China’s anti-organized crime campaign targets Tibet’s traditional institutions and social initiatives

July 31, 2018 5:44 pm0 commentsViews: 680
Chinese police photograph the crowd at the ceremonial unfolding of a giant thangka, or religious silk embroidery, during the Shoton Festival at Drepung Monastery on the outskirts of Lhasa, Tibet Autonomous Region, August 29, 2011. (Photo courtesy: Reuters/Jacky Chen/HRW)

Chinese police photograph the crowd at the ceremonial unfolding of a giant thangka, or religious silk embroidery, during the Shoton Festival at Drepung Monastery on the outskirts of Lhasa, Tibet Autonomous Region, August 29, 2011. (Photo courtesy: Reuters/Jacky Chen/HRW)

(TibetanReview.net, Jul31, 2018) – China is employing its nationwide campaign against organized crime in Tibet to specifically target suspected political dissidents, even suppressing civil society initiatives and traditions, said New York-based Human Rights Watch in a 101-page new report released Jul 30.

201807asia_tibet_coverThe report, “‘Illegal Organizations’: China’s Crackdown on Tibetan Social Groups,” details efforts by the Chinese Communist Party at the local level to eliminate any remaining influences of lamas and traditional leaders within Tibetan communities. The report features in-depth interviews and uses cartoons to depict the new restrictions, and cases of Tibetans arbitrarily detained for their involvement in community activities.

Under the new campaign, “authorities can prosecute people for simply gathering for any purpose not directly mandated or approved by the state,” Sophie Richardson, China director at Human Rights Watch, has said.

Following a campaign launched nationwide, the Public Security Bureau of the Tibet Autonomous Region in Feb 2018 published a circular which listed newly defined forms of so-called “organized crime”. It was stated to be the first set of such prohibitions to be announced at the provincial level.

The circular’s bans included any initiative for the promotion of local language and culture, and protection of the local environment, which China sees as activities showing support for the exiled Tibetan spiritual leader, the Dalai Lama, and therefore subversive.

Likewise, traditional forms of social organization, such as the mediation of community and family disputes and community welfare funds, are characterized as organized crime, the report finds.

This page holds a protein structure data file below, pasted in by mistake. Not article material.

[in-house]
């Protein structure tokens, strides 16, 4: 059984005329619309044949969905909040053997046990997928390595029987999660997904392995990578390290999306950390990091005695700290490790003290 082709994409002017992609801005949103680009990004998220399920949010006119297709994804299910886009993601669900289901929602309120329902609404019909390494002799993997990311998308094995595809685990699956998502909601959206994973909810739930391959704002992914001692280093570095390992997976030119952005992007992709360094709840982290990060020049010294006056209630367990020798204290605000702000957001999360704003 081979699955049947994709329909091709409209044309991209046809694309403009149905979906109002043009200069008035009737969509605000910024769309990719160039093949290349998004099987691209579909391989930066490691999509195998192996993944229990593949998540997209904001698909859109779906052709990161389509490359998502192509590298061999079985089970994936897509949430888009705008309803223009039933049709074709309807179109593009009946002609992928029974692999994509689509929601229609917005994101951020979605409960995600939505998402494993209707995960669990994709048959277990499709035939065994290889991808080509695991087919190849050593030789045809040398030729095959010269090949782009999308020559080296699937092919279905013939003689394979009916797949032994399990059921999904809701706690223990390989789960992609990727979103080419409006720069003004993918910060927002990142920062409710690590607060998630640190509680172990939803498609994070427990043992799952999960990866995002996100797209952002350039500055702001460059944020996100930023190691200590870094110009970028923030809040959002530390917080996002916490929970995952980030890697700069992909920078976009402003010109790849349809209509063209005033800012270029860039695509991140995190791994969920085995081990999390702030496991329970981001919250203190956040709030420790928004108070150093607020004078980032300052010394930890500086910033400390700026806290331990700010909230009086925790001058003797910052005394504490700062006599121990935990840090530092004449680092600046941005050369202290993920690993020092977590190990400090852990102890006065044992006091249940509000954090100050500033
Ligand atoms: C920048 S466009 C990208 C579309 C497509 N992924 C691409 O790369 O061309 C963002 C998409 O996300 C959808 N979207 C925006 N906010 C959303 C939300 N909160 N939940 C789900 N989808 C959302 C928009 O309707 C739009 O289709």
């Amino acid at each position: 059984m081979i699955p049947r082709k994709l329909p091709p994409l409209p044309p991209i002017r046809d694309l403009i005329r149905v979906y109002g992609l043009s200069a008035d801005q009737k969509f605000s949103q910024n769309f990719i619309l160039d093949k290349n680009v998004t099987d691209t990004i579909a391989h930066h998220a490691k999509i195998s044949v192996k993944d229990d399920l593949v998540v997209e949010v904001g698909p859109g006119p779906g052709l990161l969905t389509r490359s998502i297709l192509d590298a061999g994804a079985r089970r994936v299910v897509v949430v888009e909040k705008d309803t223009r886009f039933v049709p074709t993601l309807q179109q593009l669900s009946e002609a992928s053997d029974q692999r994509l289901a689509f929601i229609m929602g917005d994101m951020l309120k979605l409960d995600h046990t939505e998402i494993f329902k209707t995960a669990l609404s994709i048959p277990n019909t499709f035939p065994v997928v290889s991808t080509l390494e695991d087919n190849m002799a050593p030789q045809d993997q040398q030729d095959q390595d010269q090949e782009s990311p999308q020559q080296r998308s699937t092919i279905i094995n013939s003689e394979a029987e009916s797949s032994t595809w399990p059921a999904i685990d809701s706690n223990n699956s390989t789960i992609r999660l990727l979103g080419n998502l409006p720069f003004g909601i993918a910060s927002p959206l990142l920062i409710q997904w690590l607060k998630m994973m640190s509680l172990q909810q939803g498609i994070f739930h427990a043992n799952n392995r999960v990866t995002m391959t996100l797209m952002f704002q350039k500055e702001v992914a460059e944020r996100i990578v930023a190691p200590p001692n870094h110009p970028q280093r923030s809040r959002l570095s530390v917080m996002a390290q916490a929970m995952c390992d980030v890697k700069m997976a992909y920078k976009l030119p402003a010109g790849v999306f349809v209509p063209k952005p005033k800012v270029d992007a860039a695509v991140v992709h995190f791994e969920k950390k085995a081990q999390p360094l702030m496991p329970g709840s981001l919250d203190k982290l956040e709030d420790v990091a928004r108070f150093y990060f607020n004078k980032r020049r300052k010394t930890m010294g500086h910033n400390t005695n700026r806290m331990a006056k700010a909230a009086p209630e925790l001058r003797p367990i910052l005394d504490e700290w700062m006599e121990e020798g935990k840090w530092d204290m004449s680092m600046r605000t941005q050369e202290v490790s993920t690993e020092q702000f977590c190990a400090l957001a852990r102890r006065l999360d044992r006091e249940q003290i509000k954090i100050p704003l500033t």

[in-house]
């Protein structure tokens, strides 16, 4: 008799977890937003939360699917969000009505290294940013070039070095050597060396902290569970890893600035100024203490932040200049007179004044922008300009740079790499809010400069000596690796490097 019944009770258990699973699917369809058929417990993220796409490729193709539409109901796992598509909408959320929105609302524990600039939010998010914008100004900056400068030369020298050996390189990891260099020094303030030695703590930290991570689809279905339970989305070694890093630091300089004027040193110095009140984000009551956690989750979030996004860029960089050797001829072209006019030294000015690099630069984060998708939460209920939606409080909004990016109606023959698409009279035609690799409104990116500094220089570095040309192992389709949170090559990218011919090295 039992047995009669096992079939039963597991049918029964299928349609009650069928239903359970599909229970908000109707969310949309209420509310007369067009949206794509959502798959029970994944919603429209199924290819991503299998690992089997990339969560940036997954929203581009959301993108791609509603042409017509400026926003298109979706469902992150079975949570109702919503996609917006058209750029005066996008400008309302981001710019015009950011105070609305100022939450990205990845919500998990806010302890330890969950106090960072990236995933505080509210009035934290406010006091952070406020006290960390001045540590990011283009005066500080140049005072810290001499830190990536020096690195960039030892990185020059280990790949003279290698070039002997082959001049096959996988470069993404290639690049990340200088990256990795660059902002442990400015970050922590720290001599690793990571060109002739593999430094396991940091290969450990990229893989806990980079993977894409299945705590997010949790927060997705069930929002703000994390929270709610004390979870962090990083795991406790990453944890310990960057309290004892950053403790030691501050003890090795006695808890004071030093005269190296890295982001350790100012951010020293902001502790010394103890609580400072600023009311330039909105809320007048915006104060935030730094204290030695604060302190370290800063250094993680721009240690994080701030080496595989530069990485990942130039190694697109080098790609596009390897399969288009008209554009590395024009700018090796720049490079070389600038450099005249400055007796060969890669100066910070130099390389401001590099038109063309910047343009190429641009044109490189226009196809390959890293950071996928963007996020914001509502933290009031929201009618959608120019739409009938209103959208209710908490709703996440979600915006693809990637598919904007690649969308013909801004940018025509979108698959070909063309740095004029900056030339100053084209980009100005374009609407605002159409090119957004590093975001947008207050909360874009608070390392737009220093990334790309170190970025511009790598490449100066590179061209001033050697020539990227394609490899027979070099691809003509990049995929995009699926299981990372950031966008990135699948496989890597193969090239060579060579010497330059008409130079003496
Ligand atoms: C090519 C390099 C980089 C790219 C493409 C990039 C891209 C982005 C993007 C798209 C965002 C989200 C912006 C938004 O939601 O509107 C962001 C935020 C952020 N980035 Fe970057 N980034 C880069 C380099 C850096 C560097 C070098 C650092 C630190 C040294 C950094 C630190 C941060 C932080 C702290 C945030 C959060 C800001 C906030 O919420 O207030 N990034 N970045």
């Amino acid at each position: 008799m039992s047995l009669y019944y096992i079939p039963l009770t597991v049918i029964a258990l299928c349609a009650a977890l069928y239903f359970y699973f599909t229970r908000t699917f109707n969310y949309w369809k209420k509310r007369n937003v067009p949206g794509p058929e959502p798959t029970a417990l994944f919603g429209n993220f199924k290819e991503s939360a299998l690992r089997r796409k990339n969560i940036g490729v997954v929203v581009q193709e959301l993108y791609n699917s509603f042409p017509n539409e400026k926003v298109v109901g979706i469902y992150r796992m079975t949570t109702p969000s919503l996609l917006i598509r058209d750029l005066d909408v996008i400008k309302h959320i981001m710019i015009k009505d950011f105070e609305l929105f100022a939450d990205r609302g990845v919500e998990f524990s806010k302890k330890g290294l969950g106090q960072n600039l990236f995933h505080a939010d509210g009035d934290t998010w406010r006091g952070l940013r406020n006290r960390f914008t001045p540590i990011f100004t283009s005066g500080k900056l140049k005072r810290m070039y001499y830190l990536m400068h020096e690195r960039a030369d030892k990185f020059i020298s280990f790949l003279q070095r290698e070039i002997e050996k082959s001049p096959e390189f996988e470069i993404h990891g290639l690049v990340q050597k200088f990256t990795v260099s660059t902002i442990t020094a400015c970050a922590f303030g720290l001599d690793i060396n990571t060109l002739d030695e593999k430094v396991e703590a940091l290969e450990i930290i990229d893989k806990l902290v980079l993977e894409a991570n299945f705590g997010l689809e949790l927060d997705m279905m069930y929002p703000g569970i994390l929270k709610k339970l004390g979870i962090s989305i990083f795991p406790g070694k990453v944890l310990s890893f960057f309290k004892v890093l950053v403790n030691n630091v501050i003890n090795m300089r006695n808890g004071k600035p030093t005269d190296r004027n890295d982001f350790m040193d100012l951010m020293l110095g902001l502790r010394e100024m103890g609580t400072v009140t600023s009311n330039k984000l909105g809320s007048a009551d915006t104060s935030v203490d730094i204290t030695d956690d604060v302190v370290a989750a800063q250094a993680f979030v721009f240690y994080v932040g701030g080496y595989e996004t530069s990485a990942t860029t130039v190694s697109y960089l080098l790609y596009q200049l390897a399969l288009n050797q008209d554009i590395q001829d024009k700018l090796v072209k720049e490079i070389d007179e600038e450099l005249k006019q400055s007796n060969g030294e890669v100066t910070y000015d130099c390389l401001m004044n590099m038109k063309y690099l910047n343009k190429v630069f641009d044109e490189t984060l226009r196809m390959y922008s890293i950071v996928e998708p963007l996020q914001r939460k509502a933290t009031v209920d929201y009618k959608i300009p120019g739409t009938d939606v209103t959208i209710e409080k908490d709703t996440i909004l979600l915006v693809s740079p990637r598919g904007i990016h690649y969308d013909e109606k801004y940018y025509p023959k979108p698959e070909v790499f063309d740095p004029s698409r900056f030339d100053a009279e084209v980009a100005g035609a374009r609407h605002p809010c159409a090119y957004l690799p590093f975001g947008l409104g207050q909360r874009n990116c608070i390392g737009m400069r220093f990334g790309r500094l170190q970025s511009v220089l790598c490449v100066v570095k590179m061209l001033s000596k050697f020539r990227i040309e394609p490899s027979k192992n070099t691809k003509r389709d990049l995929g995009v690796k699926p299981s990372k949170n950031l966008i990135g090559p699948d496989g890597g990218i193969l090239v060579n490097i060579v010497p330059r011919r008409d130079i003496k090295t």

The report has found that the criminalization of innocuous forms of social activism had been official policy in some Tibetan areas since 2012. Under it there have been numerous detentions and prosecutions of community activists, and closures of privately organized local schools and other self-help groups.

Local regulations from Chamdo Municipality in the Tibet Autonomous Region and Malho Prefecture in Qinghai Province ban any “group with more than five members” formed without official permission, and declare any popular initiative for the promotion of Tibetan language, culture, and religion, or for protection of local environment and wildlife, to be agitation for Tibetan independence and collusion with “foreign anti-China forces”, the report says.

The group accuses China of systematically violating universally recognized rights to freedom of association, peaceful assembly, expression, and participation in the cultural life of the community in the Tibetan areas.

The group calls on the Chinese government, Party officials, and state security forces to immediately end their unjustified interventions into the creation and conduct of independent social associations in Tibetan communities.

It also calls on concerned governments and UN bodies to publicly urge China’s leaders to reconcile the laws and policies restricting the rights to freedom of expression, peaceful assembly, and association of the Tibetan people with their claims to respect the rule of law. It wants these concerns to be also expressed at the Aug 2018 review of China’s record of compliance with the International Convention on the Elimination of All Forms of Racial Discrimination at the UN.

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